Yesterday saw the UK launch of yet another TV-on-the-internet company - only this one is also TV-on-the-internet-on-TV.
Taiwanese hardware maker Elitegroup ECS yesterday revealed it's going to be demo'ing at Germany's CeBIT show this week. One offering caught our eye: the G200 laptop, which sports an "ingenious... smart neck that allows the screen to be lifted, tilted or swiveled to a comfortable level for the user".
Computacenter has managed to tighten its belt a couple of notches and turn its infrastructure business into its headline feature - for the right reasons.
Intel may be preparing to launch its 'Bearlake' chipset series later this week. Well, motherboard makers are going to be showing off boards based on the upcoming silicon at CeBIT on Thursday.
Viacom's patience with Google has finally run out, and the entertainment giant has filed a $1bn copyright infringement suit against Google.
Research house IDC reckons the worldwide storage market reached $4.8bn last year - a six per cent growth on last year.
NEC has announced the imminent arrival of its grid storage system which it claims will remove the need for planned downtime, amongst other things.
How many times lately have you come across a column on Service Oriented Architecture (or SOA)? Or an article telling you that SOA is the next big thing? Or that SOA is the way we should all be building systems?
LettersWhat? Keep the lights on? Forget global warming, it's all about budget allocation?
Book reviewIn addition to the legions of professional Visual Basic programmers, there are still more developers who use VBA and Microsoft Office for automation, customisation or the development of tailored office applications. Many of these are super-users rather full-time developers, but they have depended on VBA to extend and expand what it is they can do with Excel, Office, Access et al.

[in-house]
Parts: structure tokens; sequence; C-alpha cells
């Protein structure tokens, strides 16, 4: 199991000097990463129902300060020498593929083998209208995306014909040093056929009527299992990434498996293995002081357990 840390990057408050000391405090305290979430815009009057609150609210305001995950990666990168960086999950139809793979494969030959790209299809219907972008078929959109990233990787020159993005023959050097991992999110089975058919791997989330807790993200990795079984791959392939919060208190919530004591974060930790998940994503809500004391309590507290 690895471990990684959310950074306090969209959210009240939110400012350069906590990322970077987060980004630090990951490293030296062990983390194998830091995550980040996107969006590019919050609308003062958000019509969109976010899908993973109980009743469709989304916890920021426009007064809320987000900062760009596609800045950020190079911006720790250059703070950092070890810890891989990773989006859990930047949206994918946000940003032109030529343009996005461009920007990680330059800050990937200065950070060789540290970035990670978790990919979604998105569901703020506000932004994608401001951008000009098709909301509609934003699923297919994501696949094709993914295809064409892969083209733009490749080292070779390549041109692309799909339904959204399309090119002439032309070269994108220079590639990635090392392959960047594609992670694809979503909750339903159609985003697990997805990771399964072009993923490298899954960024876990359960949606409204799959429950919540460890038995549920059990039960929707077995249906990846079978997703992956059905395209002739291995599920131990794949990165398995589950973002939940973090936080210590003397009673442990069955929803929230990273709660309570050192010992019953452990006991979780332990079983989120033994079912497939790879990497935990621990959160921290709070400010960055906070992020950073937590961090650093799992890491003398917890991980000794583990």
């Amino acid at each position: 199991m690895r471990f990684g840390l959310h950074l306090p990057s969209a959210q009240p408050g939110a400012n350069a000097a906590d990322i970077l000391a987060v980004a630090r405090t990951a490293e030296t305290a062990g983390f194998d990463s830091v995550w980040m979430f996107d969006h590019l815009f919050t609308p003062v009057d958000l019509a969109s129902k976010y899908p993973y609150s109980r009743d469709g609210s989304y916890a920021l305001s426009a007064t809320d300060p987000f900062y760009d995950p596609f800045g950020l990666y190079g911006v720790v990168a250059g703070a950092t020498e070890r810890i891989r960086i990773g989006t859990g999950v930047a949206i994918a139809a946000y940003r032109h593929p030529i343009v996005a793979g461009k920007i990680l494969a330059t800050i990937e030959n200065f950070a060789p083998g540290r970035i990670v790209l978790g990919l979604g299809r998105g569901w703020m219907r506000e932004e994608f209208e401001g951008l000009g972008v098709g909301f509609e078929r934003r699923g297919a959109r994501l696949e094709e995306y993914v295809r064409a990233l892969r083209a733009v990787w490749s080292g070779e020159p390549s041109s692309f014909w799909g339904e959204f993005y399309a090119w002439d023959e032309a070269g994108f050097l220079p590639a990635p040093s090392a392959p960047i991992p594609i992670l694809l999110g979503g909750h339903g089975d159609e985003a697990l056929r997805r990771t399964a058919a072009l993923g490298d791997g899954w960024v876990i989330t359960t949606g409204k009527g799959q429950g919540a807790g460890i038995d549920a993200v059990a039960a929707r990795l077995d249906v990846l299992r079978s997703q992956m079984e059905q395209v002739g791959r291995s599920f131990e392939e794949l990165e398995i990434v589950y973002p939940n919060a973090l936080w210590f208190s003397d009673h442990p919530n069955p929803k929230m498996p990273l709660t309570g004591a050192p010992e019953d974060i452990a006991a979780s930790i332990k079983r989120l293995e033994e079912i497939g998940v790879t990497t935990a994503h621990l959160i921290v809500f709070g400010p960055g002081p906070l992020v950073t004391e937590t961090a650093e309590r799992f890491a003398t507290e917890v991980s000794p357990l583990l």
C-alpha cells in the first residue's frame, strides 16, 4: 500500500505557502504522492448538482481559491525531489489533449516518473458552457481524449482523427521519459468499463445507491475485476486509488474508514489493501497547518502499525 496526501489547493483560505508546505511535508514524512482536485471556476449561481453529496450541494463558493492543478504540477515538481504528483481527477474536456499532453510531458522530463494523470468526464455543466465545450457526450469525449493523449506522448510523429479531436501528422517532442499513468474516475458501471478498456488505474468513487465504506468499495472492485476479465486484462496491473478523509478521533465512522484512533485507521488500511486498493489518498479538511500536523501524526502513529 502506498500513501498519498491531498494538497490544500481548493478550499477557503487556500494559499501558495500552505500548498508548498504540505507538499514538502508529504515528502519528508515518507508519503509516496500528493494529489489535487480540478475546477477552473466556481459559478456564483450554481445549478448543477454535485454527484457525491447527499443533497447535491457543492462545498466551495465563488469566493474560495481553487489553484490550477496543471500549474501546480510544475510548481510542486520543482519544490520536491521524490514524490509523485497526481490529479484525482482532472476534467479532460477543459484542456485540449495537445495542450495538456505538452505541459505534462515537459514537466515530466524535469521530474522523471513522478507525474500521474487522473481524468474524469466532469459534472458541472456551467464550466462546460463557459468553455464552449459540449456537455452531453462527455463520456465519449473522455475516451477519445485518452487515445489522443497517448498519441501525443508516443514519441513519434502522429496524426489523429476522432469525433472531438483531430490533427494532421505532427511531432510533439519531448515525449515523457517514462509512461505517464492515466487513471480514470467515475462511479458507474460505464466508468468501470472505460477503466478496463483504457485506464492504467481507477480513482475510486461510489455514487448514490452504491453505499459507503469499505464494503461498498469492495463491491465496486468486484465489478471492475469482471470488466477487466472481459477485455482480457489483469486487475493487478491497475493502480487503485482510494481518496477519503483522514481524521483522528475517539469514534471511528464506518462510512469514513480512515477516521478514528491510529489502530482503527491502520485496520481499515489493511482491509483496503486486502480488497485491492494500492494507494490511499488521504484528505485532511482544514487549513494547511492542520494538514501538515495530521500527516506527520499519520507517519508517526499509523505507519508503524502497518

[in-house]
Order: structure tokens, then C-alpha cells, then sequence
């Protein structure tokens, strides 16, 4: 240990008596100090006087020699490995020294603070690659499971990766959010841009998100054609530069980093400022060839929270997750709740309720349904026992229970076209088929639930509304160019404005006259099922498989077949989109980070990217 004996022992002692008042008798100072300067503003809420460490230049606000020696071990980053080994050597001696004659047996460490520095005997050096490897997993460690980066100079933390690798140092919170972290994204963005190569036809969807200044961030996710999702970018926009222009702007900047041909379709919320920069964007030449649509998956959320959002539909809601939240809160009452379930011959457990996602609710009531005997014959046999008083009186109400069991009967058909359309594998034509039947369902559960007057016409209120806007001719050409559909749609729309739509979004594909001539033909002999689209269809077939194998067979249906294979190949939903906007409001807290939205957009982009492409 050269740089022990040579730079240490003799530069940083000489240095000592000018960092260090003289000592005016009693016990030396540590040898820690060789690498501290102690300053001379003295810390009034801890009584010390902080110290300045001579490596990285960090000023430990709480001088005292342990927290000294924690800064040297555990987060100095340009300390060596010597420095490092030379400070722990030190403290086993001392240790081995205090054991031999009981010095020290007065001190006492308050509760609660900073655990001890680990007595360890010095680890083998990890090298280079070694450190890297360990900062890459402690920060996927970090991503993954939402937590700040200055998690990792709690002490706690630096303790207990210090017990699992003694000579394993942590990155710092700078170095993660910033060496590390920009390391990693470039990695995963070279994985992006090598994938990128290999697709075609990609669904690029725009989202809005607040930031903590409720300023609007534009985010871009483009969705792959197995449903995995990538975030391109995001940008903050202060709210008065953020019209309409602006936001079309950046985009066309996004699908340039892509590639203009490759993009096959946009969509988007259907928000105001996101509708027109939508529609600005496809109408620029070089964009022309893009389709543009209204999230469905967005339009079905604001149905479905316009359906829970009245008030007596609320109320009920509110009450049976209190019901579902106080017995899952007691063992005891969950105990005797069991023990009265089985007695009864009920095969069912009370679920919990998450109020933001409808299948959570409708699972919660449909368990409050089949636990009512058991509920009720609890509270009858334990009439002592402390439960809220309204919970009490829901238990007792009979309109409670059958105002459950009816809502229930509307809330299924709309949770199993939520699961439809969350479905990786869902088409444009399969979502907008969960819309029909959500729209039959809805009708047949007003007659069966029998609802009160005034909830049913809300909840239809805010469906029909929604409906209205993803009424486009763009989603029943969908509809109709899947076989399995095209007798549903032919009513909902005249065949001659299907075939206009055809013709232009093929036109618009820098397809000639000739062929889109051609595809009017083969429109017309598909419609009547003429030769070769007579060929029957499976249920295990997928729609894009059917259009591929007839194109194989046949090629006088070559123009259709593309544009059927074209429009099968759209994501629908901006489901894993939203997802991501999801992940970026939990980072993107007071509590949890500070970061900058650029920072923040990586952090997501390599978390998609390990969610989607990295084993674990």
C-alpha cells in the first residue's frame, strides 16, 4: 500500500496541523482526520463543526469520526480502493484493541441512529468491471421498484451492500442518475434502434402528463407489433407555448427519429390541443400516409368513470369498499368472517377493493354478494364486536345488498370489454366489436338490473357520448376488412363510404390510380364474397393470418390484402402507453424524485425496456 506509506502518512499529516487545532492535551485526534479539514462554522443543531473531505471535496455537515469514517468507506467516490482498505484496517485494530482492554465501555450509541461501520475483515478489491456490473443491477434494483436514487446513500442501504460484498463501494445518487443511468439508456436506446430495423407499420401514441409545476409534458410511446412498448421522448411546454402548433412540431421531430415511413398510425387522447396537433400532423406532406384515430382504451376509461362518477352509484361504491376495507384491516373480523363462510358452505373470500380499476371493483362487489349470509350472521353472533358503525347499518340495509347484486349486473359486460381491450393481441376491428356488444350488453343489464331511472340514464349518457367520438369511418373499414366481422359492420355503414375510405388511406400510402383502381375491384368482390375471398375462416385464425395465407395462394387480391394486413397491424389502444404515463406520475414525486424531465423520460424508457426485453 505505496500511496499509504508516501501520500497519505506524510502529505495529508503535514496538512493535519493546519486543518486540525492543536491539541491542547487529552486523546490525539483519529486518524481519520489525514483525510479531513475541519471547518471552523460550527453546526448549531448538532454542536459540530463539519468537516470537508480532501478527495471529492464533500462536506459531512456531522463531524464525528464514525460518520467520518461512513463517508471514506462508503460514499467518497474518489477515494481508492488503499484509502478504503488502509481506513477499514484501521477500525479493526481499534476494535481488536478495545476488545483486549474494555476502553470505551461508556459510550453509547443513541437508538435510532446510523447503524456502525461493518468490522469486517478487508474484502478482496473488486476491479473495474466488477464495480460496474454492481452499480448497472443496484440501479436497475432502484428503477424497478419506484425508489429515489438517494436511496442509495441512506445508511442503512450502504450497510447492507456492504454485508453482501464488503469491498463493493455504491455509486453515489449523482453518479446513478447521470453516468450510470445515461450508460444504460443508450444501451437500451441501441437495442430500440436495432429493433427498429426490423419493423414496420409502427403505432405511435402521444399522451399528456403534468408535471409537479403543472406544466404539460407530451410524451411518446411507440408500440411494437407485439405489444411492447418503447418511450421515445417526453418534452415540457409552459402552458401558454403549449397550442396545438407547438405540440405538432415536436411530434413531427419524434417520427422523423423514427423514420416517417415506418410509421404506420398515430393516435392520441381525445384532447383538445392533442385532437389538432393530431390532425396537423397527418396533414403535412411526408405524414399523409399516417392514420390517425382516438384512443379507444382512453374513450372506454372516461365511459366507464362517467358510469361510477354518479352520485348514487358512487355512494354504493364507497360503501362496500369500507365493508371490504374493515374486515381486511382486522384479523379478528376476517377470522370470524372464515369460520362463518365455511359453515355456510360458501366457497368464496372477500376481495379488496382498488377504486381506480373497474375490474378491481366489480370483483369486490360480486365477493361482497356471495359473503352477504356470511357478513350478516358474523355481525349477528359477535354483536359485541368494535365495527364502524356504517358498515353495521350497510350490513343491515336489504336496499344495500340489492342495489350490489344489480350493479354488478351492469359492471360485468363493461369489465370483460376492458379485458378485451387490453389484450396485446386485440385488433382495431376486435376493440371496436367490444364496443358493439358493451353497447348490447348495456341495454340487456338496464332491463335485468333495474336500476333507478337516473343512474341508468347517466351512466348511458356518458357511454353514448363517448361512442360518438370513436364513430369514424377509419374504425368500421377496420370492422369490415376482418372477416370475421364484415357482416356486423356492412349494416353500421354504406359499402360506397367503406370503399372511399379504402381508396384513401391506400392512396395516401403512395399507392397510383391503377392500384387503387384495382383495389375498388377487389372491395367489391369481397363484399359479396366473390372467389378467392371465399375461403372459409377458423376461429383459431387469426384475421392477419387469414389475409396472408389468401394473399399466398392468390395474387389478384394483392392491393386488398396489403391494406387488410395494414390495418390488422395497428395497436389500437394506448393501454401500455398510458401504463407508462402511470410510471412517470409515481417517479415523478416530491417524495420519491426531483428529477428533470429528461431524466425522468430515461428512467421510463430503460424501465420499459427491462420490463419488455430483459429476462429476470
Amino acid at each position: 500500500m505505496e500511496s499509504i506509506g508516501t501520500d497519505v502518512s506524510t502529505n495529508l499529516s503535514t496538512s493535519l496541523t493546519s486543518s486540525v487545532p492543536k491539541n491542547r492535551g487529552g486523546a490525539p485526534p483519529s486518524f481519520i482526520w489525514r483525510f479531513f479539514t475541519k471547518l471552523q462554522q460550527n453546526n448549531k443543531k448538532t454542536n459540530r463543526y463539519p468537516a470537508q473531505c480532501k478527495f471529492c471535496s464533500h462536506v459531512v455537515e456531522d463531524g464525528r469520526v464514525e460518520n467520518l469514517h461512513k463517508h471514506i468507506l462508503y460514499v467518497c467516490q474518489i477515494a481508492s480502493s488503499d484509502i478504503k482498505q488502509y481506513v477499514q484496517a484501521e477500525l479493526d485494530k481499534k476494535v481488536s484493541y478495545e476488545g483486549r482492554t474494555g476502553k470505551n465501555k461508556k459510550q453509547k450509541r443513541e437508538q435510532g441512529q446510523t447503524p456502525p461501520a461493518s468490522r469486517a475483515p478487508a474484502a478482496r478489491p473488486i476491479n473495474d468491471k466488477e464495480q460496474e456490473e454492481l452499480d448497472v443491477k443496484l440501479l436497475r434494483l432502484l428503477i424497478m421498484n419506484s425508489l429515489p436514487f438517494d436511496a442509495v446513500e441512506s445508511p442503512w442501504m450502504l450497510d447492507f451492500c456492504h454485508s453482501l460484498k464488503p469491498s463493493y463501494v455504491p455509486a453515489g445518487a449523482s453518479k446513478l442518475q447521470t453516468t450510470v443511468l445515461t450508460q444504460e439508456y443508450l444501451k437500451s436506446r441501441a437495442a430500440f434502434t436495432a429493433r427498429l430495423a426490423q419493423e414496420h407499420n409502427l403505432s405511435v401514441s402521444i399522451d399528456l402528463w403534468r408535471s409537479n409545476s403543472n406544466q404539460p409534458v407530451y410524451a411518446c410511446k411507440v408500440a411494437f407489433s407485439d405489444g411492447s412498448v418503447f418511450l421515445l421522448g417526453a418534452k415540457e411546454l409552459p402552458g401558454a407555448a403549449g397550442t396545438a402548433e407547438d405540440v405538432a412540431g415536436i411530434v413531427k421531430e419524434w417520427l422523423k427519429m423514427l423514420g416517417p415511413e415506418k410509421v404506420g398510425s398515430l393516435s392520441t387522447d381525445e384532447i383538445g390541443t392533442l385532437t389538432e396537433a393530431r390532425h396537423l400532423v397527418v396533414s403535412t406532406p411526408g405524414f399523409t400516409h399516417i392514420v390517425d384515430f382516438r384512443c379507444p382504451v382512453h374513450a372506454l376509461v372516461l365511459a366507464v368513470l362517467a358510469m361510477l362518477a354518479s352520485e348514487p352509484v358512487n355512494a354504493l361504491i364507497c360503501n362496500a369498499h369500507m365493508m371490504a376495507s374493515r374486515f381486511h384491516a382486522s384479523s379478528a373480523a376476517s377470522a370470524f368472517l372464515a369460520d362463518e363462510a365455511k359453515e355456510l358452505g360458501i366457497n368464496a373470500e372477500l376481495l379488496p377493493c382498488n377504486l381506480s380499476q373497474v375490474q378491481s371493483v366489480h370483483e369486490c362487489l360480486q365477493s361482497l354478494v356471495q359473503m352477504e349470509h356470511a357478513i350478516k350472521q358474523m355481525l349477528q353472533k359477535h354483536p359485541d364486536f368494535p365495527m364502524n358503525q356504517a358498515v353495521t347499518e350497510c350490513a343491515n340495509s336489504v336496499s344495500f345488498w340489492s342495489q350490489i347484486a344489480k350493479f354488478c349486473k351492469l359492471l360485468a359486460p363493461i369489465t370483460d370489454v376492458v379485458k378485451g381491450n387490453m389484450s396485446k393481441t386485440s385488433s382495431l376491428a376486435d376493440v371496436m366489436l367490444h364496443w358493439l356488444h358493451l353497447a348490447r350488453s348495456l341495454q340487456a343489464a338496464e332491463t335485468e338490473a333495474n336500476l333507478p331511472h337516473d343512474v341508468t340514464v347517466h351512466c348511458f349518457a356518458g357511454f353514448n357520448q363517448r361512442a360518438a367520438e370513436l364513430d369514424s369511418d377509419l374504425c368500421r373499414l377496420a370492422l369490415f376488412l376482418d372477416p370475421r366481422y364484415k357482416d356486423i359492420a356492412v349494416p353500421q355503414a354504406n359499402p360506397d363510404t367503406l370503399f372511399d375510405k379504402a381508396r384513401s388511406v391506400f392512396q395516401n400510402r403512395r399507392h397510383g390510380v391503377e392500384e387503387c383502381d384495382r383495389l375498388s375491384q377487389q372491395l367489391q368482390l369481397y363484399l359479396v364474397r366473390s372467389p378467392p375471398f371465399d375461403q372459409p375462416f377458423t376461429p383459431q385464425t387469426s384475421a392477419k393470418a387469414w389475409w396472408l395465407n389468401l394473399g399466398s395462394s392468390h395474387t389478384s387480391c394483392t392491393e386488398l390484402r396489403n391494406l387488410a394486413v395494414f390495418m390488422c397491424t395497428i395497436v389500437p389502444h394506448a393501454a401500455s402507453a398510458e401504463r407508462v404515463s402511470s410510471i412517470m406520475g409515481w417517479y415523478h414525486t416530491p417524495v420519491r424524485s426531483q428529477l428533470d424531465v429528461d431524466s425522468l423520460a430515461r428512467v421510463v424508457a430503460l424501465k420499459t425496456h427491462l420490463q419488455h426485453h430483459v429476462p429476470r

Austrian manufacturer Nanoident Technologies today cut the ribbon on the world's first factory that literally prints opto-electronic sensor circuitry and components onto virtually any surface, including plastic, ceramic and silicon.
Breathe’s rescue of Biscit Internet is off, the would-be rescuer announced this afternoon.
Fanboys everywhere can now buy Intel by the bit.
For at least the third time in as many months, a malicious hacker has gained unauthorized access to parts of eBay's network despite the best efforts of the company's security team to fortify its system against the embarrassing breaches.
Cisco is buying NeoPath, a small Silicon Vallley storage management software vendor. Terms for the privately-held company are undisclosed.
ClockwatchWe may have been little premature yesterday in declaring that America survived Sunday's Daylight Saving Time (DST) switch unscathed.
Dutch justice minister Hirsch Ballin has rejected calls for a copyright tax on USB Flash drives.
Last.fm, the popular music website, is to apply its social recommendation technology to video, as it prepares to do battle with Pandora for the internet radio station market.
Sun is taking advantage of a NetBeans feature that phones home twice each month to record numbers of active users.
CommentBad things happen online. Trade secrets are lost or stolen. Personal information is compromised. Copyrights and trademarks are infringed. Bloggers post confidential information, defamatory information, or just annoying information. Websites host stolen credit cards, hacking tools and techniques, or other things that you might not want.